Writing That Disturbs The Bodies Of The Mind: An Interview with Juliet Cook

Juliet Cook’s newest collection, Malformed Confetti, is being published by Crisis Chronicles Press—in honor of that, we’ve asked her three questions about the collection and her work. In addition to her own writing, Cook is the editor/publisher of Blood Pudding Press (print) and Thirteen Myna Birds (online) and creates other art too, such as semi-abstract painting/collage art creatures. You can find out more at JulietCook.weebly.com.



-Interview by Olivia Olson


1.You mention the word “grotesque” a few times when describing your work. What is it about the grotesque that makes you want to write about it?

I’m not purposely aiming for grotesque for the sake of grotesque, but I seem to be attuned to a visceral interpretation of what’s inside the mind and how bodies are perceived and devoured, often disrespectfully like pieces of meat. Some people separate the mind from the body; I prefer to combine the two, even if the fusion mix generates some discomfort. I think some people are too easily bothered and disturbed by some of the more visceral parts of life and I find it more interesting to explore what disturbs us and why, as opposed to just backing away or ignoring or acting as if certain disturbances do not exist when they do.

2.You’ve recently released a couple of collections of collaborative work. How did that work? Did you have anything you disagreed about?  

I don’t think I’d spend much of my time collaborating with a writer that I had much disagreement with. My recent collaborations have flowed fairly smoothly, especially my work with my longest lasting collaborator, j/j hastain.  The two of us have now been collaborating for several years, had our first collaborative poetry chapbook, Dive Back Down, accepted by Dancing Girl Press last year and coming soon and very recently assembled our first full-length manuscript, tentatively titled A Red Witch, Every Which Way and sent it to a new press to consider.

We haven’t had any significant disagreements and are usually really open to each other’s ideas/suggestions. For me personally, the trickiest part of the collaborative process involves revision. When it comes to my individual poems, when I suddenly feel compelled to revise a few lines, rearrange a few lines, or cut a few lines out of a poem, I just go ahead and do it and don’t feel the need to explain WHY since it’s often an emotional reaction sort of reason. But with a collaborative poem, I can’t just suddenly delete and change and rearrange lines, unbeknown to my collaborator, so I have to email the collaborator about it and try to explain why, rather than just going with my gut flow.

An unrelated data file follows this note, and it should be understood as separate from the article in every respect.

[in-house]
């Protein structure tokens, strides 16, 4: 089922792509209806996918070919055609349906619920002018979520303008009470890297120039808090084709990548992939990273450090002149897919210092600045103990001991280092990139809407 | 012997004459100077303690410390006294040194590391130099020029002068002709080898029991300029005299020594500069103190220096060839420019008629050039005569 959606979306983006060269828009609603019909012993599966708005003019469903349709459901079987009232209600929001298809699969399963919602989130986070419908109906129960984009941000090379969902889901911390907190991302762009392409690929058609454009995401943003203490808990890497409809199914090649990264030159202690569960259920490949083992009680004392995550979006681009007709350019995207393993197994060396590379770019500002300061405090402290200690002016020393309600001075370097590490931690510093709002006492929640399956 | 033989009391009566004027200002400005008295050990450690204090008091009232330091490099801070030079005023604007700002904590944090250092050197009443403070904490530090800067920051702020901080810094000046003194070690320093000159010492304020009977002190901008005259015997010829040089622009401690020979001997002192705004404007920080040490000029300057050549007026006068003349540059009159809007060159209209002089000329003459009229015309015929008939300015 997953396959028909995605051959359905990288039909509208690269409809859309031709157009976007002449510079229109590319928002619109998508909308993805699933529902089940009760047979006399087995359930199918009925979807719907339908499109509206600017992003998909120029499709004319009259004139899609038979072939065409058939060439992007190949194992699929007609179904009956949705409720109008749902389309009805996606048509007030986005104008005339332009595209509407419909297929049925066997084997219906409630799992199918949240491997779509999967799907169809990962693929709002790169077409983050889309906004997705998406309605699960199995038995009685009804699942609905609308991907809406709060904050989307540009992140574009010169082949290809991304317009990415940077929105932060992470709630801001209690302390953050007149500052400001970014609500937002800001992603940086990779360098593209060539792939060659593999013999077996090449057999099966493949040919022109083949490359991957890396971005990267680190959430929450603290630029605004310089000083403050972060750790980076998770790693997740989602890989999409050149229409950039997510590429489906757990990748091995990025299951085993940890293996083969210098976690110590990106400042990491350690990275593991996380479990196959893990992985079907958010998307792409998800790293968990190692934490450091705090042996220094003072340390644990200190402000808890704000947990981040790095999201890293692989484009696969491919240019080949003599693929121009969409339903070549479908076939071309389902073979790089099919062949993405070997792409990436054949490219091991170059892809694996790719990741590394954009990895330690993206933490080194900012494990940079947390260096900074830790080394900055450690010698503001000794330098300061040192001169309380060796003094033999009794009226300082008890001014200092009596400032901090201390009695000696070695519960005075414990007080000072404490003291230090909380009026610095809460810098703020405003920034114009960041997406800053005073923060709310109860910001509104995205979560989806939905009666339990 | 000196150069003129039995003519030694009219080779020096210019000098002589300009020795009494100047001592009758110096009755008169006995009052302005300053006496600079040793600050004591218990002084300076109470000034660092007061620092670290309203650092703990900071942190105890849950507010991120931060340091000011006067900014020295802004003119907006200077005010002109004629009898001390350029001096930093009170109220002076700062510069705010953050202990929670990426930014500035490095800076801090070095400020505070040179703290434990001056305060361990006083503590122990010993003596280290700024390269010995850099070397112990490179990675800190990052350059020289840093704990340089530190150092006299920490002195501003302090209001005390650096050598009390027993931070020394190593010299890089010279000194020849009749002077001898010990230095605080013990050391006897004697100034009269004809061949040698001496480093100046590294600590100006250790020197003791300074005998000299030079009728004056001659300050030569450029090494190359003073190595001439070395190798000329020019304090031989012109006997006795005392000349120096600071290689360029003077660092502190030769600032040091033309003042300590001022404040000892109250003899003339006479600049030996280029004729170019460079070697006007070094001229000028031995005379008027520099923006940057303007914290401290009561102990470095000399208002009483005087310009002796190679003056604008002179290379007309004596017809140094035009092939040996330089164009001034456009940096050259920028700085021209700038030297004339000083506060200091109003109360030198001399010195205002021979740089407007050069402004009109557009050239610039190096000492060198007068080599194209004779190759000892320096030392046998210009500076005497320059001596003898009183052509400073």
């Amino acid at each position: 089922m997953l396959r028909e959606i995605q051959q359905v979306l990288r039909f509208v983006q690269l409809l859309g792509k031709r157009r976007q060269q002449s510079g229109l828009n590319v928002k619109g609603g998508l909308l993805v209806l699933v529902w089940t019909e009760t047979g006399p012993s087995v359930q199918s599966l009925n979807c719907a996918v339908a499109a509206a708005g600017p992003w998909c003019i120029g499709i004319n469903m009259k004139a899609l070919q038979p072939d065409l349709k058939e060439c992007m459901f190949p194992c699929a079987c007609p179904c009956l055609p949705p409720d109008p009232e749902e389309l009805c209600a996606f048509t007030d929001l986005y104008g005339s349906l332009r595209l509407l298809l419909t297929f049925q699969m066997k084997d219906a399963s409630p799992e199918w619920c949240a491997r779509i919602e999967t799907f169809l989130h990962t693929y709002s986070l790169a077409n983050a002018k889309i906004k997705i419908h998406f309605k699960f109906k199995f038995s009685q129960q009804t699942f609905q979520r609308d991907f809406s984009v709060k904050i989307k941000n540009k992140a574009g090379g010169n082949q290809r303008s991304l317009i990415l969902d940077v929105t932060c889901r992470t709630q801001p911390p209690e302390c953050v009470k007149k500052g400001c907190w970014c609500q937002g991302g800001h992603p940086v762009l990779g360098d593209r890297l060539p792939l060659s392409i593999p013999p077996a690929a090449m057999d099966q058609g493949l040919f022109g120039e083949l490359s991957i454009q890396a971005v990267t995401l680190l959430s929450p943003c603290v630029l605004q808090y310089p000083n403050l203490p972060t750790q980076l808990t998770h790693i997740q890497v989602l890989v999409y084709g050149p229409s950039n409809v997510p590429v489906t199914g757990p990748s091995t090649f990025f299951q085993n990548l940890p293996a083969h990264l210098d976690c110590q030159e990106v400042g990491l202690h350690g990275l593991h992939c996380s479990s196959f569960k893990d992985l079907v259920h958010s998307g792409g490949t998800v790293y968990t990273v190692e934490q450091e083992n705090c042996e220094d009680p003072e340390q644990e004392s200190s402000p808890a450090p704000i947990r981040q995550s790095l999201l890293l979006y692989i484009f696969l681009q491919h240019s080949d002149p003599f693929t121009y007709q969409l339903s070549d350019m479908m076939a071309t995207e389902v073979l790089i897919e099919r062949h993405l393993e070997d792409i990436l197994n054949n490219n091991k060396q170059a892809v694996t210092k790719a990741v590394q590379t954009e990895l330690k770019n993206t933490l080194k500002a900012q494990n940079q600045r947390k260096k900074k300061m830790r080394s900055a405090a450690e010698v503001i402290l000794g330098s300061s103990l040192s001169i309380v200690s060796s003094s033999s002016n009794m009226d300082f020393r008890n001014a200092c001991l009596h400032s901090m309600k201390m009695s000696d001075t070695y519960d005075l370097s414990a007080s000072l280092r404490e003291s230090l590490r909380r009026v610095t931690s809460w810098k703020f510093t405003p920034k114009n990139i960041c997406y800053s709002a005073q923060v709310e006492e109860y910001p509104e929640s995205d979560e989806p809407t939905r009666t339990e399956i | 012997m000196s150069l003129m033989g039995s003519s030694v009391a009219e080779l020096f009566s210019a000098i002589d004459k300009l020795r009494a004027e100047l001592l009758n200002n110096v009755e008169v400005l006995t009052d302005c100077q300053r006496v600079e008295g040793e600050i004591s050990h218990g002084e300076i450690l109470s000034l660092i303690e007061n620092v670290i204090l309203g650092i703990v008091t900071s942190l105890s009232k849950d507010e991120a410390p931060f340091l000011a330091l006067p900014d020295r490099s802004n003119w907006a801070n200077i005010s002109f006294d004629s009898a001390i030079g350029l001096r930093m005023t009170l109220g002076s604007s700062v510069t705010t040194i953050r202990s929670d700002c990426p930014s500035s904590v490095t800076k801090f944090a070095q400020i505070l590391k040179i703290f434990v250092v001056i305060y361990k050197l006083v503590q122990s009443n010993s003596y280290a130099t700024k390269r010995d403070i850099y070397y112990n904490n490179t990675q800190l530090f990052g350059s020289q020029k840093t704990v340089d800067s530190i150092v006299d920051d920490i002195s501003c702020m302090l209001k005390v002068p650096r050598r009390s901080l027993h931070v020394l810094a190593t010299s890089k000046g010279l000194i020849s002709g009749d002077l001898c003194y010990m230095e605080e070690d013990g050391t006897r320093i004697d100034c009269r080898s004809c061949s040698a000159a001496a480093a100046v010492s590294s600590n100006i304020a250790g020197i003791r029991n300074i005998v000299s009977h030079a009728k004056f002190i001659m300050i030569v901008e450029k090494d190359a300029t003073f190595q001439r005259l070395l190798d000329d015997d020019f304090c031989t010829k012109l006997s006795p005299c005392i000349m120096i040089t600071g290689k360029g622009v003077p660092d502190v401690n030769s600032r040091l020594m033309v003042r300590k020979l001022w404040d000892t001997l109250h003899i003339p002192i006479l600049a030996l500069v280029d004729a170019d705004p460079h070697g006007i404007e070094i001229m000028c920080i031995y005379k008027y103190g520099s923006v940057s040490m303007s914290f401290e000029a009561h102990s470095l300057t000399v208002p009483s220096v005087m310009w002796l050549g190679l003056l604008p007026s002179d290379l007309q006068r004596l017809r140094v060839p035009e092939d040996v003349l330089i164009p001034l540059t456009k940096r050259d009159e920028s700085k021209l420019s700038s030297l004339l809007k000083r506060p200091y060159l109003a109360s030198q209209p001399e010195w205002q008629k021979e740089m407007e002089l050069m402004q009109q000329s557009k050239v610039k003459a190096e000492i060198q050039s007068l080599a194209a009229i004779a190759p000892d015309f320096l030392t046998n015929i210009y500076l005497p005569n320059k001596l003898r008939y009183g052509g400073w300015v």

3.How would you describe your new collection, Malformed Confetti? How are the poems threaded together?

My Malformed Confetti is my second full-length poetry book and includes poems that range from 2008 to 2015. I first started working on assembling the manuscript in late 2010, so it’s not something I’ve only been focused on for a year or two. During my most recent revision of the manuscript, I dealt with a challenging emotional streak derived from the memories the collection elicited for me. I feel strongly about the poems and I know I’ve spent a lot of emotional energy and time with the collection’s content. I’ve had quite a few chapbooks published within those seven years, but chapbooks are a lot shorter and more small scale and more quickly formatted than a full-length I’ve been working on for over five years.

My first full-length, Horrific Confection, was published in late 2008 and after that, I was tentatively planning on focusing on chapbooks for a while before thinking about compiling another full-length. Shortly after 2010 began, I ended up having an unexpected carotid artery dissection, which resulted in an aneurism, which resulted in a stroke, which resulted in some brain damage and aphasia, and then exactly one year after my stroke, I ended up getting divorced from my marriage.

It was in the midst of my divorce, while I was temporarily living with my parents and undergoing depression, that I first started to assemble Malformed Confetti. It’s undergone a lot of revisions (older poems removed, newer poems added, and order rearrangement) throughout that time.  I started submitting it to various presses, on & off, in early 2011 – and it was a semi-finalist in a contest in 2012 and then a finalist in another contest in 2013 – but towards the end of 2014, when it still had not found its home yet, I was considering giving up on it, not because I didn’t think it was good, but because it was starting to feel old, especially in terms of the memories it evoked. I try to be a fairly present-focused individual and I was starting to feel as if the manuscripts content was getting too close for my own comfort to past-focused, including a part of my past that was certainly meaningful but was overly emotionally challenging for me to reconnect with again and again, as I continued to read/re-read/work on revising the manuscript. The time frame during which these poems were written (my mid-thirties through early forties) was a part of my life that involved a lot of mental/emotional glitches and conflict and tumult and uncertainty and changes.